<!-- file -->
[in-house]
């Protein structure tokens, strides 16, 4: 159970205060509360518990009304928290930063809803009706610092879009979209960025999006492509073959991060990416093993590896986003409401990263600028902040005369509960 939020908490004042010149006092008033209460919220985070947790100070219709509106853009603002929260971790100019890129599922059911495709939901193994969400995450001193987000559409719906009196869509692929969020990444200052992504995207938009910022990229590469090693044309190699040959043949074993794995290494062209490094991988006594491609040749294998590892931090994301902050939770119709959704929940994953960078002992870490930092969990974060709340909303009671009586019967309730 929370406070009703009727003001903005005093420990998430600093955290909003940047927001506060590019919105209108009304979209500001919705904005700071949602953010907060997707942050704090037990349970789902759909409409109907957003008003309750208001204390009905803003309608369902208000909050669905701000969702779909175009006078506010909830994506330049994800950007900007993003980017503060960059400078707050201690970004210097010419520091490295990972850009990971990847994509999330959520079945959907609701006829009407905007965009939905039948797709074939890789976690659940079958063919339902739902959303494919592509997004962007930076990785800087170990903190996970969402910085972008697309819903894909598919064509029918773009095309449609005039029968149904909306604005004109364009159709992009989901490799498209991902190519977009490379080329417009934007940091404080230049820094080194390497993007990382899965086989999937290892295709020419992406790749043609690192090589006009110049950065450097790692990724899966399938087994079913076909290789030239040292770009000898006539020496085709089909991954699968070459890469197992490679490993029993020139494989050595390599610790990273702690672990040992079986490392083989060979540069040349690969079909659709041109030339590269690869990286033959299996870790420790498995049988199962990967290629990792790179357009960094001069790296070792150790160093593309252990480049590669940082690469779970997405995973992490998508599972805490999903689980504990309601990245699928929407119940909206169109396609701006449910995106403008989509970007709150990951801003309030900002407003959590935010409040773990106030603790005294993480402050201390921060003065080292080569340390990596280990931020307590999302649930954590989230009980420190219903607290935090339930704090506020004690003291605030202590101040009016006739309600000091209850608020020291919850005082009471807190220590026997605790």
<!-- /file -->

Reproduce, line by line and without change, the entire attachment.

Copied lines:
[in-house]
């Protein structure tokens, strides 16, 4: 159970205060509360518990009304928290930063809803009706610092879009979209960025999006492509073959991060990416093993590896986003409401990263600028902040005369509960 939020908490004042010149006092008033209460919220985070947790100070219709509106853009603002929260971790100019890129599922059911495709939901193994969400995450001193987000559409719906009196869509692929969020990444200052992504995207938009910022990229590469090693044309190699040959043949074993794995290494062209490094991988006594491609040749294998590892931090994301902050939770119709959704929940994953960078002992870490930092969990974060709340909303009671009586019967309730 929370406070009703009727003001903005005093420990998430600093955290909003940047927001506060590019919105209108009304979209500001919705904005700071949602953010907060997707942050704090037990349970789902759909409409109907957003008003309750208001204390009905803003309608369902208000909050669905701000969702779909175009006078506010909830994506330049994800950007900007993003980017503060960059400078707050201690970004210097010419520091490295990972850009990971990847994509999330959520079945959907609701006829009407905007965009939905039948797709074939890789976690659940079958063919339902739902959303494919592509997004962007930076990785800087170990903190996970969402910085972008697309819903894909598919064509029918773009095309449609005039029968149904909306604005004109364009159709992009989901490799498209991902190519977009490379080329417009934007940091404080230049820094080194390497993007990382899965086989999937290892295709020419992406790749043609690192090589006009110049950065450097790692990724899966399938087994079913076909290789030239040292770009000898006539020496085709089909991954699968070459890469197992490679490993029993020139494989050595390599610790990273702690672990040992079986490392083989060979540069040349690969079909659709041109030339590269690869990286033959299996870790420790498995049988199962990967290629990792790179357009960094001069790296070792150790160093593309252990480049590669940082690469779970997405995973992490998508599972805490999903689980504990309601990245699928929407119940909206169109396609701006449910995106403008989509970007709150990951801003309030900002407003959590935010409040773990106030603790005294993480402050201390921060003065080292080569340390990596280990931020307590999302649930954590989230009980420190219903607290935090339930704090506020004690003291605030202590101040009016006739309600000091209850608020020291919850005082009471807190220590026997605790």